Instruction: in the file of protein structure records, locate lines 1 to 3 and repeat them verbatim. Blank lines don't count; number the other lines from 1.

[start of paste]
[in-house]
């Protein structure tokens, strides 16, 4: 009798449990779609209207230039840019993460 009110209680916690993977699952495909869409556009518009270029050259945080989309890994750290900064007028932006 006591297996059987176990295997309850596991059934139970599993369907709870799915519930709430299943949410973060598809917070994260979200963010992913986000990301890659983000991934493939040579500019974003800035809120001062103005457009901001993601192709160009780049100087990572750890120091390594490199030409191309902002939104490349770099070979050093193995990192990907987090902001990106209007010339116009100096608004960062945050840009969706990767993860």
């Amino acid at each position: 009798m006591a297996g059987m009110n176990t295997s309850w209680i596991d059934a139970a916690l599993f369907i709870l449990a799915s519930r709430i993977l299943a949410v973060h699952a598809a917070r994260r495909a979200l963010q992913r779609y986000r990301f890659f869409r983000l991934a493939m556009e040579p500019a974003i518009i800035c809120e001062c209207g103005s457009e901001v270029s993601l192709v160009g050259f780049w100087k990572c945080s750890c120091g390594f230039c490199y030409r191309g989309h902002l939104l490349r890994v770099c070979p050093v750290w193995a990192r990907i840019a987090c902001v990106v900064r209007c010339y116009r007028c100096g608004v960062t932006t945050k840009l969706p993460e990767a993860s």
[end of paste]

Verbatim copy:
[in-house]
């Protein structure tokens, strides 16, 4: 009798449990779609209207230039840019993460 009110209680916690993977699952495909869409556009518009270029050259945080989309890994750290900064007028932006 006591297996059987176990295997309850596991059934139970599993369907709870799915519930709430299943949410973060598809917070994260979200963010992913986000990301890659983000991934493939040579500019974003800035809120001062103005457009901001993601192709160009780049100087990572750890120091390594490199030409191309902002939104490349770099070979050093193995990192990907987090902001990106209007010339116009100096608004960062945050840009969706990767993860």
């Amino acid at each position: 009798m006591a297996g059987m009110n176990t295997s309850w209680i596991d059934a139970a916690l599993f369907i709870l449990a799915s519930r709430i993977l299943a949410v973060h699952a598809a917070r994260r495909a979200l963010q992913r779609y986000r990301f890659f869409r983000l991934a493939m556009e040579p500019a974003i518009i800035c809120e001062c209207g103005s457009e901001v270029s993601l192709v160009g050259f780049w100087k990572c945080s750890c120091g390594f230039c490199y030409r191309g989309h902002l939104l490349r890994v770099c070979p050093v750290w193995a990192r990907i840019a987090c902001v990106v900064r209007c010339y116009r007028c100096g608004v960062t932006t945050k840009l969706p993460e990767a993860s």